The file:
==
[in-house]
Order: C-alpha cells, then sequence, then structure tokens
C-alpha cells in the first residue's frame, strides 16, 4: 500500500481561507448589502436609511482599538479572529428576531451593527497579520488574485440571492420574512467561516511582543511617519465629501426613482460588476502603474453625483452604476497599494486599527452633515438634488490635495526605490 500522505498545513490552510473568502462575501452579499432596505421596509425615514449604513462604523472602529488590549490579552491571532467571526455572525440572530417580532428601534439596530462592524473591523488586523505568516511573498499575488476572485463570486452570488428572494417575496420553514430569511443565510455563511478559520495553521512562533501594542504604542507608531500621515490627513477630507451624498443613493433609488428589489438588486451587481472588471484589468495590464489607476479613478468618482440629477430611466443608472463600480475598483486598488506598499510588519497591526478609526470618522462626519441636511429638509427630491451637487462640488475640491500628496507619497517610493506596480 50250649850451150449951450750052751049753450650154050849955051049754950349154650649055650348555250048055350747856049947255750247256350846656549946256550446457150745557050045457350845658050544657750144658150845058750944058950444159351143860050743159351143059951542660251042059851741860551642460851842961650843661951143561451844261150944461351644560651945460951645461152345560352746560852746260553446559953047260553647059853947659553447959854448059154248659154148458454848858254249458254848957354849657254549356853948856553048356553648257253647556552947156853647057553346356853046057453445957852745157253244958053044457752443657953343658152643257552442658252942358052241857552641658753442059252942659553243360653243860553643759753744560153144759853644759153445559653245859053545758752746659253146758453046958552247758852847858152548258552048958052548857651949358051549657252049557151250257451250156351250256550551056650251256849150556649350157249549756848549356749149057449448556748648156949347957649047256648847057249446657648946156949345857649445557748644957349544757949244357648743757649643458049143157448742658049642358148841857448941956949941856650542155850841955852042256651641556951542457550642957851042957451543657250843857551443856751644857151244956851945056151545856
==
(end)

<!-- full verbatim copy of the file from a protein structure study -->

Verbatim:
[in-house]
Order: C-alpha cells, then sequence, then structure tokens
C-alpha cells in the first residue's frame, strides 16, 4: 500500500481561507448589502436609511482599538479572529428576531451593527497579520488574485440571492420574512467561516511582543511617519465629501426613482460588476502603474453625483452604476497599494486599527452633515438634488490635495526605490 500522505498545513490552510473568502462575501452579499432596505421596509425615514449604513462604523472602529488590549490579552491571532467571526455572525440572530417580532428601534439596530462592524473591523488586523505568516511573498499575488476572485463570486452570488428572494417575496420553514430569511443565510455563511478559520495553521512562533501594542504604542507608531500621515490627513477630507451624498443613493433609488428589489438588486451587481472588471484589468495590464489607476479613478468618482440629477430611466443608472463600480475598483486598488506598499510588519497591526478609526470618522462626519441636511429638509427630491451637487462640488475640491500628496507619497517610493506596480 50250649850451150449951450750052751049753450650154050849955051049754950349154650649055650348555250048055350747856049947255750247256350846656549946256550446457150745557050045457350845658050544657750144658150845058750944058950444159351143860050743159351143059951542660251042059851741860551642460851842961650843661951143561451844261150944461351644560651945460951645461152345560352746560852746260553446559953047260553647059853947659553447959854448059154248659154148458454848858254249458254848957354849657254549356853948856553048356553648257253647556552947156853647057553346356853046057453445957852745157253244958053044457752443657953343658152643257552442658252942358052241857552641658753442059252942659553243360653243860553643759753744560153144759853644759153445559653245859053545758752746659253146758453046958552247758852847858152548258552048958052548857651949358051549657252049557151250257451250156351250256550551056650251256849150556649350157249549756848549356749149057449448556748648156949347957649047256648847057249446657648946156949345857649445557748644957349544757949244357648743757649643458049143157448742658049642358148841857448941956949941856650542155850841955852042256651641556951542457550642957851042957451543657250843857551443856751644857151244956851945056151545856